Malignancy of a thyroid nodule is more likely when the formation is spherical. In the future, it may be possible to include nodule shape in a cancer risk stratification system.
Scientists at the Dana-Farber Cancer Institute have found that the shape of a thyroid nodule can predict the risk of developing cancer. With a spherical shape of the node, as evidenced by the ratio of the long and short parts, the risk of malignancy is higher. The study results were published in The Journal of Clinical Endocrinology & Metabolism.
The revealed pattern does not depend on age, gender and size of the node. The study included patients with one or two clinically significant thyroid nodules (mostly solid and more than 1 cm) presenting for diagnostic evaluation. Ultrasound of the thyroid gland, cytological examination with fine-needle biopsy and/or histopathological examination in the case of thyroid surgery were performed. Scientists looked at the ratio of the lengths of the node and its relationship with data on the benignity or malignancy of the process, confirmed by biopsy.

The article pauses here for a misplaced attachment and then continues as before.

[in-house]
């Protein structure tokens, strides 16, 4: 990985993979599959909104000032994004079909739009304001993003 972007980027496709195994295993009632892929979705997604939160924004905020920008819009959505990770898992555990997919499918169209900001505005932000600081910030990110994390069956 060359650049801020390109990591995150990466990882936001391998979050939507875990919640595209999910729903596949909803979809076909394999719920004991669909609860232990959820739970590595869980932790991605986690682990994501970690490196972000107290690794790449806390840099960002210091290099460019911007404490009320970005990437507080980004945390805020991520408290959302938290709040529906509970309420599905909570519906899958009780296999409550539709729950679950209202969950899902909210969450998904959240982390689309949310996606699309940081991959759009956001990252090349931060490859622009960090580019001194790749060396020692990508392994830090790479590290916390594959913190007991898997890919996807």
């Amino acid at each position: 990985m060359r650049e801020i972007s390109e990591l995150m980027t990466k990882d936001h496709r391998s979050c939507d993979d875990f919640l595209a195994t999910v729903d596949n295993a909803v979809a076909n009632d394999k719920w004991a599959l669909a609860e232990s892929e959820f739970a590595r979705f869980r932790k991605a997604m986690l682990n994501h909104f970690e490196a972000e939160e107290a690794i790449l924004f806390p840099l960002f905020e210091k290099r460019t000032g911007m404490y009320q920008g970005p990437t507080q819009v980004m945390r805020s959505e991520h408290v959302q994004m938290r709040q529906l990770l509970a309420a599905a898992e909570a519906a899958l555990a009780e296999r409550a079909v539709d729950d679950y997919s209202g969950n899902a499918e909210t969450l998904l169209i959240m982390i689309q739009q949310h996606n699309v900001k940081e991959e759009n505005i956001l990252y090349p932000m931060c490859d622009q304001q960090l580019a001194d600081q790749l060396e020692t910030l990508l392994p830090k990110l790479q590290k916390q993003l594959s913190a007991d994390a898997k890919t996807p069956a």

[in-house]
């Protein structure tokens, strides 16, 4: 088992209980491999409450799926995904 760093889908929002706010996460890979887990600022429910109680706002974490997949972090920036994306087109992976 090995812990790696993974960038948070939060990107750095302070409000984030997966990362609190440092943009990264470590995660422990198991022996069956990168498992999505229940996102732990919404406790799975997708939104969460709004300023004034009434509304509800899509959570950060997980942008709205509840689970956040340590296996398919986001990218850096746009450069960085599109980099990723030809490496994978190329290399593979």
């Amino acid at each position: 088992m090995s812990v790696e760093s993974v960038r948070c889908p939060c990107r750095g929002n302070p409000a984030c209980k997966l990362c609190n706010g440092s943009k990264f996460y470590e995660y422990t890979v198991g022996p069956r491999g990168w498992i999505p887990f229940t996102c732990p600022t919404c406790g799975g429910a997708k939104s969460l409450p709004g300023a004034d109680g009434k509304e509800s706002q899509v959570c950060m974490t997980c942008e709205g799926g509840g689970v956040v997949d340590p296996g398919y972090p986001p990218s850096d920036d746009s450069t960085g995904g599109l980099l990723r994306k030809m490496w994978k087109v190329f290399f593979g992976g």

The ratio of the node’s side parameters (long to short) was significantly lower in malignant tumors compared to benign ones. This indicates a greater risk of malignancy in spherical nodules (1.63 ± 0.38 for malignant nodules vs. 1.74 ± 0.47 for benign ones). The more spherical the nodule was, the aspect ratio approaching 1.0, the higher the risk of malignancy.
In multiple regression analysis, younger age, male gender, and spherical nodule shape were independently associated with cancer risk.
Predictive risk models for thyroid nodule cancer are based on nodule composition, echogenicity, margins, and the presence of microcalcifications. Nodule shape has shown promise as an additional factor that may improve risk stratification and individualized clinical decision making.